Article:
Health & Science

Bill Would Regulate Concussion Treatment in Public Schools

The Texas Legislature is considering a bill that spells out how public schools must treat students who suffer a concussion. If it passes, the law would require that after a concussion, an athlete must rest for at a day and be examined by a doctor. KUHF health science and technology reporter Carrie Feibel talks about who is behind the bill, and why.

The bill’s sponsor is State Senator Bob Deuell, who’s also a family doctor outside Dallas. Deuell says he’s seen plenty of concussions among patients, and has worked as a team doctor for various sports.

“What I found was there was no uniform way of dealing with it. It seemed to be just different in every school, every school district.”

Deuell’s bill would bench the athlete after a concussion for at least 24 hours. The athlete must also visit with a concussion management team put together by the school. The team must include at least one doctor, although athletic trainers and other health professionals could also be on the team.

“It’s gonna show the parents that there’s a protocol, and it’s gonna relieve the educators of perhaps making an uninformed decision.”

Dr. Summer Ott is a neuropsychologist and co-director of the Methodist Concussion Center in Houston. She testified in favor of the bill and says young people can suffer permanent brain damage if a concussion is not treated correctly.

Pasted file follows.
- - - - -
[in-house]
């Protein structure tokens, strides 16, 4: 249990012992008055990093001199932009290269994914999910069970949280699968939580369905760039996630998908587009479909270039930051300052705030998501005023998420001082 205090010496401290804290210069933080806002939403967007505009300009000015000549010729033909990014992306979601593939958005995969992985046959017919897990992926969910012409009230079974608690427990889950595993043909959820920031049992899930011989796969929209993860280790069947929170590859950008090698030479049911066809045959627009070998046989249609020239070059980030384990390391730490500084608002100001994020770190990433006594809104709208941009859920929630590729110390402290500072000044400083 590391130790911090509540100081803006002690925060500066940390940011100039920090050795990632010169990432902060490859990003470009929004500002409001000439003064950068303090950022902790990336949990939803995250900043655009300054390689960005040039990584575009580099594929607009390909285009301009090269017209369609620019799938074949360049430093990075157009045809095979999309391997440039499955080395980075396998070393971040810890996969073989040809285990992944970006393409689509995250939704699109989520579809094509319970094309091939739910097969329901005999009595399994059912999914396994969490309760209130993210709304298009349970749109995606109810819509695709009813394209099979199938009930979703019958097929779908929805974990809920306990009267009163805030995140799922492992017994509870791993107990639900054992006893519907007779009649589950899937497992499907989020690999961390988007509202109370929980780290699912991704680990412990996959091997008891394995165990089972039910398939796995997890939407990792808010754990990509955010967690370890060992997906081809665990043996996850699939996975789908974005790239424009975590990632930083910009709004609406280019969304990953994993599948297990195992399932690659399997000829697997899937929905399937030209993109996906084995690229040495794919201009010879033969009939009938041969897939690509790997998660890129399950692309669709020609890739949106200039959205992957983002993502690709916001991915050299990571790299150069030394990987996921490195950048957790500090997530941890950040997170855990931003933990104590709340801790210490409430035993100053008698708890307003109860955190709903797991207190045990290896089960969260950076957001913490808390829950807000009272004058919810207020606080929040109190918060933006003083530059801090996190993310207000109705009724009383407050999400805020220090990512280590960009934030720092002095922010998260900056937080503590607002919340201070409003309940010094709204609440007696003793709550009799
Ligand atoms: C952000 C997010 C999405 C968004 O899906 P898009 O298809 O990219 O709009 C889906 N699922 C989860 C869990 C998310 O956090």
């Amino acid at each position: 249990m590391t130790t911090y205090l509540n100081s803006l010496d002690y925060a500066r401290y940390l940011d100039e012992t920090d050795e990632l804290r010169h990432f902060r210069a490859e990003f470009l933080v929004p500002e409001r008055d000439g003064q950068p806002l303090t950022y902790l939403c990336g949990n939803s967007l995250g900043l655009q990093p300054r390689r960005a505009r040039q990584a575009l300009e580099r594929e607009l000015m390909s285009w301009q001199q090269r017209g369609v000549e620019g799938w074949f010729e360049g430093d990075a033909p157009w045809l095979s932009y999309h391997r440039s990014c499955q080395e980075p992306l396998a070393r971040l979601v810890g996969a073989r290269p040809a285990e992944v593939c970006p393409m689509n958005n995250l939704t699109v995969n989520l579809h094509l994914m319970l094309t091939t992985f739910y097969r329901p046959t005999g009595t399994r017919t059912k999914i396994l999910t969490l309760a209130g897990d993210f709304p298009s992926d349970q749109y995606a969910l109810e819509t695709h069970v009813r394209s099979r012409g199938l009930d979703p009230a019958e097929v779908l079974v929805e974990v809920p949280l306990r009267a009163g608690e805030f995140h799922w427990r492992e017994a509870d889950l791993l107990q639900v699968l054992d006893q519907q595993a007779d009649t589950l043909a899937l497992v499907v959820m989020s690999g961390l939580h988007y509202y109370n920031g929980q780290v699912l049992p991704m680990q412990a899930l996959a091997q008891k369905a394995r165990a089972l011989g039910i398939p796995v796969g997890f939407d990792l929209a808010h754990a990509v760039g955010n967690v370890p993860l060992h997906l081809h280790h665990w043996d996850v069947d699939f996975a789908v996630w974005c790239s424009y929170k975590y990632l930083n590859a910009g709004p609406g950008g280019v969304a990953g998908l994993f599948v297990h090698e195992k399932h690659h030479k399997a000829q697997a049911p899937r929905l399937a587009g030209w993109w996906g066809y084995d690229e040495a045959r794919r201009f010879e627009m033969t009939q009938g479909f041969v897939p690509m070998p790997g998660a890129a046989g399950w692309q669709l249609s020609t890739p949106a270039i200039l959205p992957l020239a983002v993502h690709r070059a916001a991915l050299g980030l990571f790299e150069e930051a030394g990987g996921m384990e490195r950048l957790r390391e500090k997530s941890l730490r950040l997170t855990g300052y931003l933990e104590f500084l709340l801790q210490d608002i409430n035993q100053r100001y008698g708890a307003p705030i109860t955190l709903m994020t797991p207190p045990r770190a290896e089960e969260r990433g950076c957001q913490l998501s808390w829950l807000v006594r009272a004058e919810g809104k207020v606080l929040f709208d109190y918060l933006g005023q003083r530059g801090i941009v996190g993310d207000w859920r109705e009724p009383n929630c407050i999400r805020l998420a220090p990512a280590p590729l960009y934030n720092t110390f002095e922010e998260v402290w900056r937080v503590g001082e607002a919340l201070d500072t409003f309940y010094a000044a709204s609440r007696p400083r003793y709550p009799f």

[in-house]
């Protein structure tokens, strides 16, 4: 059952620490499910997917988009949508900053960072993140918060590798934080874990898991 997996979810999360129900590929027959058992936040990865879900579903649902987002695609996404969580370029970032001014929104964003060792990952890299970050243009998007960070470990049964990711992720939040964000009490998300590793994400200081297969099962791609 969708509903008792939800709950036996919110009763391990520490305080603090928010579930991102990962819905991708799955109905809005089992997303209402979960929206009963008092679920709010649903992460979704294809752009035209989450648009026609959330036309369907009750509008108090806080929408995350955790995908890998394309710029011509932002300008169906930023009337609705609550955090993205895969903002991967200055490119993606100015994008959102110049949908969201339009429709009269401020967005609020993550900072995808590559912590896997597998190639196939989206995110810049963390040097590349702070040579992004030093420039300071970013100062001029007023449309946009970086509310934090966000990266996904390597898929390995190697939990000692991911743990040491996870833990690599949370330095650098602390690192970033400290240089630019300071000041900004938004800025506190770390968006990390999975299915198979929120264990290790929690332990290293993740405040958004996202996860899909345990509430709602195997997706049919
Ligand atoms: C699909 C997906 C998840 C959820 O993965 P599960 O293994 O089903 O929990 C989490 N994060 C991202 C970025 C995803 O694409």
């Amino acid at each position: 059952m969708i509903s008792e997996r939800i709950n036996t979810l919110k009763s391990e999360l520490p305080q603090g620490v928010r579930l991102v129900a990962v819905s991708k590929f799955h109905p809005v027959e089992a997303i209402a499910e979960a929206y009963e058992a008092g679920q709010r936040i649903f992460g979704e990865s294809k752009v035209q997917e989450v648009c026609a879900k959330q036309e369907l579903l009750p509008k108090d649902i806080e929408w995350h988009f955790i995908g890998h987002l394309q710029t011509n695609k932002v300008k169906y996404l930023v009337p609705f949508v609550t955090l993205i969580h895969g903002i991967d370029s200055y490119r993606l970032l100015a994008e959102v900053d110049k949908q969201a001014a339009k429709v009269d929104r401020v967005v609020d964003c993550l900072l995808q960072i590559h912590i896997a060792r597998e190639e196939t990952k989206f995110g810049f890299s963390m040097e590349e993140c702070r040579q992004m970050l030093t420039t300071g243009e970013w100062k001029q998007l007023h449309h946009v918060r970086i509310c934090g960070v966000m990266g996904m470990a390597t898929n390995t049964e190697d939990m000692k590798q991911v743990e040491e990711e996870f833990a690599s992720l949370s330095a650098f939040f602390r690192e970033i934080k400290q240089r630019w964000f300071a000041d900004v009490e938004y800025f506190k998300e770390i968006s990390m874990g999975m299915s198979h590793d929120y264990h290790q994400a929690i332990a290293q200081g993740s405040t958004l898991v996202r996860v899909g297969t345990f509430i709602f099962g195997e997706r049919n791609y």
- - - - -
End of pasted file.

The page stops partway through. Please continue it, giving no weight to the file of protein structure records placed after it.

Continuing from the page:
“The person that returns to play too soon will often have headaches that last many, many weeks and they may often have very apparent cognitive issues where they can’t remember, they can’t focus, they have sleep deficits.”

Ott especially likes the requirement that the concussion team create a step-by-step plan to ease the athlete back into competition.

“I’ll take the example of a soccer player. We see a lot of soccer players here. We start having them head the soccer ball again or as the goalies start diving for balls, and symptoms come back with contact. So certainly, as we’re testing the waters, if that happens, we want to pull the athlete and have them wait again until they become symptom free before putting them out in the game.”

Ott recently treated Carli Slovacek, a sophomore at Dickinson High School. Slovacek is a volleyball player, but she got her concussion during a fundraising event, playing powder-puff football.

“We were both running full force and we kinda just like collided and I flew off my feet and landed on my head. My vision just went black and I had a lot of pressure on my head and my jaws were real tight. It was just overwhelming.”

Slovacek felt better over the weekend, but her headaches returned when she went back to school on Monday. Sounds were too loud and the lights dazed her. Ott says that’s fairly typical, and she ordered Slovacek to attend school on half-day schedule.

“And athletes that do that usually get better more quickly whenever they are resting with both mental tasks as well as physical tasks.”

Carli’s mother Teresa Slovacek says she liked how carefully the Dickinson coaches handled her daughter’s injury. But she wants the bill to become law, so that all school districts use the same system to protect student athletes.

“You know, a lot of coaches really want to get their athletes back in the swing of things, you know, but their health comes first.”

The bill has passed a House committee vote but still needs a full vote in the House and Senate. At first, the bill applied to all Texas schools, but the most recent version exempts private schools.

From the KUHF Health Science and Technology Desk, I’m Carrie Feibel.